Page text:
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Last updated on April 18, 2014 at 21:21 EDT
W3
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W3

April 1, 2013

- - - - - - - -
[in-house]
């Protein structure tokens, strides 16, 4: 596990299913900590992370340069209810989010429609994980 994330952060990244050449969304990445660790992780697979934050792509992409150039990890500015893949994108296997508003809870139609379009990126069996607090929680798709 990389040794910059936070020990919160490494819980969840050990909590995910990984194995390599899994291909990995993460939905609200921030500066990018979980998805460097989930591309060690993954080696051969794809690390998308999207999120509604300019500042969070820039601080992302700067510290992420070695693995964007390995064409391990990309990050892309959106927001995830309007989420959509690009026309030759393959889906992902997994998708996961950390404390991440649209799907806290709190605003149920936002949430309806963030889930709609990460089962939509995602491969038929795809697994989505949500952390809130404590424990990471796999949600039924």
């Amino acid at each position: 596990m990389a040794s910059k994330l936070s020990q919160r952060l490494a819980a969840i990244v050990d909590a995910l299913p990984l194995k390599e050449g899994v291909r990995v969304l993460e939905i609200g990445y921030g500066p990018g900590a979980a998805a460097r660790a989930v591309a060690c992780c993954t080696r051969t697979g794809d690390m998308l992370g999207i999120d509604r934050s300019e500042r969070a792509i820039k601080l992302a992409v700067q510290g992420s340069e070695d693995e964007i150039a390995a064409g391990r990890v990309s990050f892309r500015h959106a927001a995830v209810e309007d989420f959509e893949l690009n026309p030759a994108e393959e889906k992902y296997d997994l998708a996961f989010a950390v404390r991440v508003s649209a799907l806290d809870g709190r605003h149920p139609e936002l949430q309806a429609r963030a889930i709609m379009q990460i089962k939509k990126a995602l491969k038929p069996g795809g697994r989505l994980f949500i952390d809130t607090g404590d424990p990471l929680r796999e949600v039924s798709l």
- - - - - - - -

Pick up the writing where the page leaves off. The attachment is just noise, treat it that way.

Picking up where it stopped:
This three-colour image of the W3 giant molecular cloud combines Herschel bands at 70 μm (blue), 160 μm (green) and 250 μm (red). The image spans about 2 x 2 degrees. North is up and east is to the left. W3 is an enormous stellar nursery about 6200 light-years away in the Perseus Arm, one of the Milky Way galaxy’s main spiral arms, that hosts both low- and high-mass star formation. In this image, the low-mass protostars are seen as tiny yellow dots embedded in cool red filaments, while the highest-mass stars – with greater than eight times the mass of our Sun – emit intense radiation, heating up the gas and dust around them and appearing here in blue. W3 Main and W3 (OH) contain the most recent high-mass star formation. Credit: ESA/PACS & SPIRE consortia, A. Rivera-Ingraham & P.G. Martin, Univ. Toronto, HOBYS Key Programme (F. Motte)